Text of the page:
The turning point got here when she visited the South American Rainforest. “I went on a three-week survival course to get out of my comfort zone.”
Despite the fantastic thing about the Rainforest, it was almost not possible not to concentrate on the issues it faced in the shape of deforestation to make way for the cattle and Palm Oil industries.
So, in organising The Rainforest Company, Rama set out to offer a method for local people to make a living that didn’t involve the degradation of the environment.
“I saw that we could make cash in on plants that were growing wild within the Forest,” she says. “And by offering an honest price, we could incentivise farmers to work for us.”
Scaling The Supply Chain
So how do you construct a genuinely sustainable business while avoiding accusations of greenwash? Rame says the provision chain was key.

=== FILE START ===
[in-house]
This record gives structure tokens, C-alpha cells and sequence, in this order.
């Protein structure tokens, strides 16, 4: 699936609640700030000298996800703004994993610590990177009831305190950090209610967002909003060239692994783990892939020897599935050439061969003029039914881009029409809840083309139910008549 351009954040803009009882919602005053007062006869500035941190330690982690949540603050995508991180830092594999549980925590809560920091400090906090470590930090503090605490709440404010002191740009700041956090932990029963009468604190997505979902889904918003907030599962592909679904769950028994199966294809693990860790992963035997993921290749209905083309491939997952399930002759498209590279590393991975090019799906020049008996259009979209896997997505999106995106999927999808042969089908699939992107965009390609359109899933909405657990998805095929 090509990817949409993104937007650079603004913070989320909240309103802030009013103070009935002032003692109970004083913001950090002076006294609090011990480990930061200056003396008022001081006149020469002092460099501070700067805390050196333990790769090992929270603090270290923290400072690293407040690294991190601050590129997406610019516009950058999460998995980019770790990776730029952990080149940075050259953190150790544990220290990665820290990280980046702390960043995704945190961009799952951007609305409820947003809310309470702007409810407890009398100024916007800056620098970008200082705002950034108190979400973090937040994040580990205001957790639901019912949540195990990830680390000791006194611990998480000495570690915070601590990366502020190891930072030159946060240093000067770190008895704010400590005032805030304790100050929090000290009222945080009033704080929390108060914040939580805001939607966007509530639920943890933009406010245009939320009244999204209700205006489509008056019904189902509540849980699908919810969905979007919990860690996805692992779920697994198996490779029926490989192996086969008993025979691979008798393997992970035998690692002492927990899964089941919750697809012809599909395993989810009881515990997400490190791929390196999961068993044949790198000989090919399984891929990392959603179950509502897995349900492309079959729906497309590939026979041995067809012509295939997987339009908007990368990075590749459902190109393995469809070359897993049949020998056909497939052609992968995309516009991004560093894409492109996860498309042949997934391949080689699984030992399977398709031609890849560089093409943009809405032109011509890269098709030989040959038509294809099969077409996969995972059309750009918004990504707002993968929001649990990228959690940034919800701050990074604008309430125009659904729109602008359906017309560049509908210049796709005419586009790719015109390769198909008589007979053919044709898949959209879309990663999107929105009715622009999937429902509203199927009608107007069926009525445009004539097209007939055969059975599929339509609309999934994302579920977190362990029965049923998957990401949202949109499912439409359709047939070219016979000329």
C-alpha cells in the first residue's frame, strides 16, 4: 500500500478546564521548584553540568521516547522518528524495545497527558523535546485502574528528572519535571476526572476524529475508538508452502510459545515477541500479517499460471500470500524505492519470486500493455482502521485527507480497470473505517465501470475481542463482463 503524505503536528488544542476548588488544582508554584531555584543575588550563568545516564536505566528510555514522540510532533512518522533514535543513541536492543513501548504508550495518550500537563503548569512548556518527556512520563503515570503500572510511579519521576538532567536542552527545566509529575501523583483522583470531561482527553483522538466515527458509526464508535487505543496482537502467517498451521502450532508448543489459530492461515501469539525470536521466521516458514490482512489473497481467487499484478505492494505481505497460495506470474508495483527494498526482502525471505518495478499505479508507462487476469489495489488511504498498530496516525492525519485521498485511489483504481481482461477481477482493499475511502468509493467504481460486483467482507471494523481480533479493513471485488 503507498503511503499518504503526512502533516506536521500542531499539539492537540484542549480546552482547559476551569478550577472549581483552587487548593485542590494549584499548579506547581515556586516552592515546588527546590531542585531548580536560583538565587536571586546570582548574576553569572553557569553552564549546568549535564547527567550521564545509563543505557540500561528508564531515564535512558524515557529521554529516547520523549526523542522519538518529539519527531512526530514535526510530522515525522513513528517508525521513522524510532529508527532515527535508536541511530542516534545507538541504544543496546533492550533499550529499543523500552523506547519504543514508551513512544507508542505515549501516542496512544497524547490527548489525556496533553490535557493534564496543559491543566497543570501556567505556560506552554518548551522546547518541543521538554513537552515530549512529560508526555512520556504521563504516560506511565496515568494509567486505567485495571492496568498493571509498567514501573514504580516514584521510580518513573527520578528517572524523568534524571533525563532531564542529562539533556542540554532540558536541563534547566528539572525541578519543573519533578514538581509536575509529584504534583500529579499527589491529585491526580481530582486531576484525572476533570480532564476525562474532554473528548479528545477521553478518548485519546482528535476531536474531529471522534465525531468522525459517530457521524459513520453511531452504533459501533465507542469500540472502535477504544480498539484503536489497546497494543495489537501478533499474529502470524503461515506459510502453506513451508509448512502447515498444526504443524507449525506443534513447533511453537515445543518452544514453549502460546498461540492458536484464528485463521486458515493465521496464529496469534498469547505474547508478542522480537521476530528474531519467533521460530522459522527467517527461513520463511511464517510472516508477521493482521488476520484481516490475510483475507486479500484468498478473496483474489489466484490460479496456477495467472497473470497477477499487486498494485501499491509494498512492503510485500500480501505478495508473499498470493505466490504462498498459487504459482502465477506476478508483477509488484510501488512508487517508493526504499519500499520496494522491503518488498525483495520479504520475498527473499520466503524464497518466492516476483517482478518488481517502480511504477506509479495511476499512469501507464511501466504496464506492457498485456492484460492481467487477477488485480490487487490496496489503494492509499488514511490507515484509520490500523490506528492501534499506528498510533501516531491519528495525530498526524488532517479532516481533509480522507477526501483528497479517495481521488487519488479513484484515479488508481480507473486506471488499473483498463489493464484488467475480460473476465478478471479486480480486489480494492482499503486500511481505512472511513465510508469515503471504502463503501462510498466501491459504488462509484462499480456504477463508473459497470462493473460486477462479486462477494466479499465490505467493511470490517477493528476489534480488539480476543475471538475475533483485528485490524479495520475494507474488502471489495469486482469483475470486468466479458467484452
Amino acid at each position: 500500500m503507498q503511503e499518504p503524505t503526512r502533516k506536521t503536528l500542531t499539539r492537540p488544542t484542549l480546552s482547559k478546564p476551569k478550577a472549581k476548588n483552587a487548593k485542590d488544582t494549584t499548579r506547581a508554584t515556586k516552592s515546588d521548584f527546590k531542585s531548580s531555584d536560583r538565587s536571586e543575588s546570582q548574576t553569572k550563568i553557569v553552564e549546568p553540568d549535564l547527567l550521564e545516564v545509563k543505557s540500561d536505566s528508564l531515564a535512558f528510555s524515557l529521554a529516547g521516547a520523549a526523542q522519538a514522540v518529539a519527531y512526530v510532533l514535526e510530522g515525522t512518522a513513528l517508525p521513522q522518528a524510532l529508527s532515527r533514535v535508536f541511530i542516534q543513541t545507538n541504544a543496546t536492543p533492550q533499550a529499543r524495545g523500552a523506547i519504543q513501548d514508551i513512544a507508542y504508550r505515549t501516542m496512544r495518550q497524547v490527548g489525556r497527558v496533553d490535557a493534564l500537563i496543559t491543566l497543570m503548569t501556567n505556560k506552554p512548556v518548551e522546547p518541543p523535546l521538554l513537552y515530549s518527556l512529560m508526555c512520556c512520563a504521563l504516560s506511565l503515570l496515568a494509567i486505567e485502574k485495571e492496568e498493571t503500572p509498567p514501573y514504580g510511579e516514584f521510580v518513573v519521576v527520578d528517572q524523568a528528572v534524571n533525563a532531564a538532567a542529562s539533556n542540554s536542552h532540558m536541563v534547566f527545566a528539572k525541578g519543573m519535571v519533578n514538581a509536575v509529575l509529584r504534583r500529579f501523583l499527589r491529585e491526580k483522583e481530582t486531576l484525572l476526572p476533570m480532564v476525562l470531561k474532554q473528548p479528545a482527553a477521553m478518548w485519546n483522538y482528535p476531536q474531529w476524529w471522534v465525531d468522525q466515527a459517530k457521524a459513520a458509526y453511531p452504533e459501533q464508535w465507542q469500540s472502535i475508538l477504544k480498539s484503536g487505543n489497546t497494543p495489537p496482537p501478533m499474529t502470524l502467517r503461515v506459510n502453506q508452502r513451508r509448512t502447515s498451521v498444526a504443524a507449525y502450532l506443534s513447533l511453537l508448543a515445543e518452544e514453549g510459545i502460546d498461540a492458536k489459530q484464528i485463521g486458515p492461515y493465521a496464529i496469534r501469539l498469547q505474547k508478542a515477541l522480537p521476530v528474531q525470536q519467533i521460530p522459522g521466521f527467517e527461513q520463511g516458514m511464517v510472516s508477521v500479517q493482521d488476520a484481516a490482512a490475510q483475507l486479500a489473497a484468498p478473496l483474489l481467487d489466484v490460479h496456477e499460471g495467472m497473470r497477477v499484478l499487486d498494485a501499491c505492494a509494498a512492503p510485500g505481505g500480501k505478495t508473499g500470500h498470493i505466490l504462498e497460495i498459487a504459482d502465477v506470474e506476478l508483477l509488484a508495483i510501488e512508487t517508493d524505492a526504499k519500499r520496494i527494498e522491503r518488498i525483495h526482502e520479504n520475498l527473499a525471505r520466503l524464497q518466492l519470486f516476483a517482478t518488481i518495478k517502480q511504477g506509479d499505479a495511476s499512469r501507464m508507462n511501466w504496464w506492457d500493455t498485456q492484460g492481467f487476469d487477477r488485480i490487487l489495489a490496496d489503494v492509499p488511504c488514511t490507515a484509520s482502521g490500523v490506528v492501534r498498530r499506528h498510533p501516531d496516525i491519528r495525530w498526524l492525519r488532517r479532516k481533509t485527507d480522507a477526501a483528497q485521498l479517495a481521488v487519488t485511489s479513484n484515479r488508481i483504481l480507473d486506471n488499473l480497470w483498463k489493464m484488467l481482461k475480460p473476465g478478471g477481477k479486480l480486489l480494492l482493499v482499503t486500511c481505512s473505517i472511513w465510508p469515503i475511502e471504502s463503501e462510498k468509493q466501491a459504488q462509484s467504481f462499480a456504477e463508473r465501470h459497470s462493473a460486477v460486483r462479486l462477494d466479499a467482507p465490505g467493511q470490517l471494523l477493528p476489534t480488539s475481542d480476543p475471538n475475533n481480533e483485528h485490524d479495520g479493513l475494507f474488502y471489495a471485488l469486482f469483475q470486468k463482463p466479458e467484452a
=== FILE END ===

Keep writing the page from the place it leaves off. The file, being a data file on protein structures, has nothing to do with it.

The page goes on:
“Setting it up was the longest a part of the method,” she says. “We needed to talk on to the farmers. We see them as partners and we aim to incorporate the entire community,” she says. There are currently around 200,000 growers.
But it surely wasn’t simply a matter of finding people to cultivate and harvest the berries. A processing facility was also required, together with a port close enough to the Rainforest.
The second challenge was to really discover a marketplace for a product which had not gained the traction it enjoys today.